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  5. "Os rapazes treinam no estádi…

"Os rapazes treinam no estádio."

Translation:The boys train at the stadium.

July 21, 2013

14 Comments


https://www.duolingo.com/profile/grantwhite

"the boys 'practice' in the stadium" was not accepted. Practice is correct in UK English as far as I know, unless I am missing something it should be accepted?


https://www.duolingo.com/profile/Luis_Domingos

"Practice" has been accepted for a while now (possibly because of your reports/comments). Thank you for helping us make this course better :)


https://www.duolingo.com/profile/victor89

does the word "rapazes" have the same bad connotation as "rapariga"?


https://www.duolingo.com/profile/Paulenrique

Rapariga is for women and rapazes for young men. Where I live rapariga has a negative connotation.


https://www.duolingo.com/profile/rob906617

for those who are etymology eggheads, according to the wonderful resource: http://www.aulete.com.br , the word derives from the Latin rapax, to seize or take by force which is the source for rapacious or rape. It is interesting that it does NOT have a negative connotation.


https://www.duolingo.com/profile/MaferGouveia

Rapez and rapariga are commonly used in Portugal?


https://www.duolingo.com/profile/PHScanes

Rapaz is common in Brasil too, for a teenager boy or a young man, but "rapariga" has an offensive meaning here and could be replaced for moça...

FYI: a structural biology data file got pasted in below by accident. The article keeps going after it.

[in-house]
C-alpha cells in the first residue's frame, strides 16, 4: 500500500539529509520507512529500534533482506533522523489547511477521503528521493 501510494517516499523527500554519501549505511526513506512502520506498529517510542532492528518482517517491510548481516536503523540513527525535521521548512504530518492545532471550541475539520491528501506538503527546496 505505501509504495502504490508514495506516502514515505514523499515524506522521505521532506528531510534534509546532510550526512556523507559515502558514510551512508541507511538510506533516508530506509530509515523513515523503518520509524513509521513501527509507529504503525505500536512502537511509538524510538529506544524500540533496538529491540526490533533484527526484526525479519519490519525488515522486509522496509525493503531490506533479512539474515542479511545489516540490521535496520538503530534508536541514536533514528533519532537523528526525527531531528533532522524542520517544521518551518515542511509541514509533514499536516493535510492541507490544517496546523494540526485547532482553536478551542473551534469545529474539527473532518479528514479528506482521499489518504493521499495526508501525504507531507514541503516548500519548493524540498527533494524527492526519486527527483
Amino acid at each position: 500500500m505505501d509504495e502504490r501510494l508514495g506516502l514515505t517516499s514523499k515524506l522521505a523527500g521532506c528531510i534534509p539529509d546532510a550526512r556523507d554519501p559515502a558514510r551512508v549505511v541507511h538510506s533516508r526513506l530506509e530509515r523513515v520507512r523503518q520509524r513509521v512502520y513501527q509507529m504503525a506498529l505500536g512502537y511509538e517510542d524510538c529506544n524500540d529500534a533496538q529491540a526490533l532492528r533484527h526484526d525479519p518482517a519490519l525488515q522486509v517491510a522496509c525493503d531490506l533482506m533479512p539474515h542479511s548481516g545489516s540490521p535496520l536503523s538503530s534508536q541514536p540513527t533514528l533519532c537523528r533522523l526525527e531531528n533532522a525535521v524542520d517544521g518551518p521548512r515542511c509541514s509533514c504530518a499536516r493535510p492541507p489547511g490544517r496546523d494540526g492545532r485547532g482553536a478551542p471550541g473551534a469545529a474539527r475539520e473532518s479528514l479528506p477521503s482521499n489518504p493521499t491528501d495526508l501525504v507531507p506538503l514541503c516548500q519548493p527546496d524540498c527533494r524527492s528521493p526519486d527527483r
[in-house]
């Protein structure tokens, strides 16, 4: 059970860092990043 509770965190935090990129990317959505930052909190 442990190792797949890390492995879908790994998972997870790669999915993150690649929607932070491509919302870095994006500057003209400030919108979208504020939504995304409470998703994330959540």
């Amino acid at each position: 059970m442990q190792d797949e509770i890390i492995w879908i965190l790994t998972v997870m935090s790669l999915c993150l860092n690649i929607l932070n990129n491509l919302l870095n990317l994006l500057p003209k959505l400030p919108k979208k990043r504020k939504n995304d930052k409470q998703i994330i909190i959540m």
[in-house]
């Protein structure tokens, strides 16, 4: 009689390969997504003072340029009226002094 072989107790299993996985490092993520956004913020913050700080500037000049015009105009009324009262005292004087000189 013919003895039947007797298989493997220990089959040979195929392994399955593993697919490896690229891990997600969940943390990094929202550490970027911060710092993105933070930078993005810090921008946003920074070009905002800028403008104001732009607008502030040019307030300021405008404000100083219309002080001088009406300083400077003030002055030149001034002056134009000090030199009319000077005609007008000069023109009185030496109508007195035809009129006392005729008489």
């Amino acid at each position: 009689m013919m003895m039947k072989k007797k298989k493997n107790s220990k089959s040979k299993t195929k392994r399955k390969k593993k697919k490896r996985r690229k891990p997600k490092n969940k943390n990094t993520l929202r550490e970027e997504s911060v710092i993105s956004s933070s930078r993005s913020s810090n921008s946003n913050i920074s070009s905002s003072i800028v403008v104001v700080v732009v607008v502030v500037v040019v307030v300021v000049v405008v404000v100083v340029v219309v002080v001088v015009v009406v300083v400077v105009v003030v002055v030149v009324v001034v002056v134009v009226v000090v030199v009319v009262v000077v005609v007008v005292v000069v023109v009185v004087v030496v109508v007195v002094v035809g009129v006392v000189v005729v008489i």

https://www.duolingo.com/profile/iamjeff7

is "rapazes" a synonym of "meninos"? Or is "meninos" only used for young boys, and perhaps "rapazes" is more like an informal "homens"-- like "guys" in english?


https://www.duolingo.com/profile/d.hylton

I think rapaza and rapazo means teenagers as opposed to boys and girls


https://www.duolingo.com/profile/Paulenrique

the correct word is rapaz and is used only for young men. There is not this term for young women.


https://www.duolingo.com/profile/LaurangeG

Can treinar be "work out" or never?


https://www.duolingo.com/profile/Luis_Domingos

That's a great question, and it might linger on whether or not someone considers working out something akin to "training" (in the sense of getting better at a certain skill/sport vs. getting your body fit for whatever reason). Some people might use the term "treinar" when they go to the gym twice a week, but I don't think it's a correct descriptor of such activity, since "treinar" usually has a secondary purpose (to train yourself to do something else, or to gain the endurance to perform that other activity) guiding the activity.

Long story short: Working out is part of the training, but not the training itself (or not just).

"Fazer exercício" ou "Malhar" (in Brazil only) are better terms for "working out".


https://www.duolingo.com/profile/PhillipBro6

While this may technically be true, most of my friends in Brazil use treinar when talking about their exercise routines. Acabei de treinar. - I just finished my workout.

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